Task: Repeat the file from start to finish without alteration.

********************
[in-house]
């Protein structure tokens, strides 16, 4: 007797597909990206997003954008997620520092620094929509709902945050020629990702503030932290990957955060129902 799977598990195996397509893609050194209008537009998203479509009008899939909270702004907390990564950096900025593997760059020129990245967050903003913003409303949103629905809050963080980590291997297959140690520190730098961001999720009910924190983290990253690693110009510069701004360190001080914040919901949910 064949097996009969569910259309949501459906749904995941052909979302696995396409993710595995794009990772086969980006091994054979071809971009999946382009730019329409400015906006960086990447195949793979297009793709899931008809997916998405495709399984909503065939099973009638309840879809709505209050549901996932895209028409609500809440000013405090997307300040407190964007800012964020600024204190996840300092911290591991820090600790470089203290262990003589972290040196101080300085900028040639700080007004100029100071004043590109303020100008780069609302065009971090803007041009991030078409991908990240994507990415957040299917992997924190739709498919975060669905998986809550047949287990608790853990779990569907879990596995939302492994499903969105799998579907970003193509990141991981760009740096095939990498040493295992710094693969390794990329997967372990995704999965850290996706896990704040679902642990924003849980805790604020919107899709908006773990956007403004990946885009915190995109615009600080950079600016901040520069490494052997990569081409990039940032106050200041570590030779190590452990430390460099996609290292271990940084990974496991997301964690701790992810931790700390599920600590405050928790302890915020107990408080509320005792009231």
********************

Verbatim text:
[in-house]
């Protein structure tokens, strides 16, 4: 007797597909990206997003954008997620520092620094929509709902945050020629990702503030932290990957955060129902 799977598990195996397509893609050194209008537009998203479509009008899939909270702004907390990564950096900025593997760059020129990245967050903003913003409303949103629905809050963080980590291997297959140690520190730098961001999720009910924190983290990253690693110009510069701004360190001080914040919901949910 064949097996009969569910259309949501459906749904995941052909979302696995396409993710595995794009990772086969980006091994054979071809971009999946382009730019329409400015906006960086990447195949793979297009793709899931008809997916998405495709399984909503065939099973009638309840879809709505209050549901996932895209028409609500809440000013405090997307300040407190964007800012964020600024204190996840300092911290591991820090600790470089203290262990003589972290040196101080300085900028040639700080007004100029100071004043590109303020100008780069609302065009971090803007041009991030078409991908990240994507990415957040299917992997924190739709498919975060669905998986809550047949287990608790853990779990569907879990596995939302492994499903969105799998579907970003193509990141991981760009740096095939990498040493295992710094693969390794990329997967372990995704999965850290996706896990704040679902642990924003849980805790604020919107899709908006773990956007403004990946885009915190995109615009600080950079600016901040520069490494052997990569081409990039940032106050200041570590030779190590452990430390460099996609290292271990940084990974496991997301964690701790992810931790700390599920600590405050928790302890915020107990408080509320005792009231």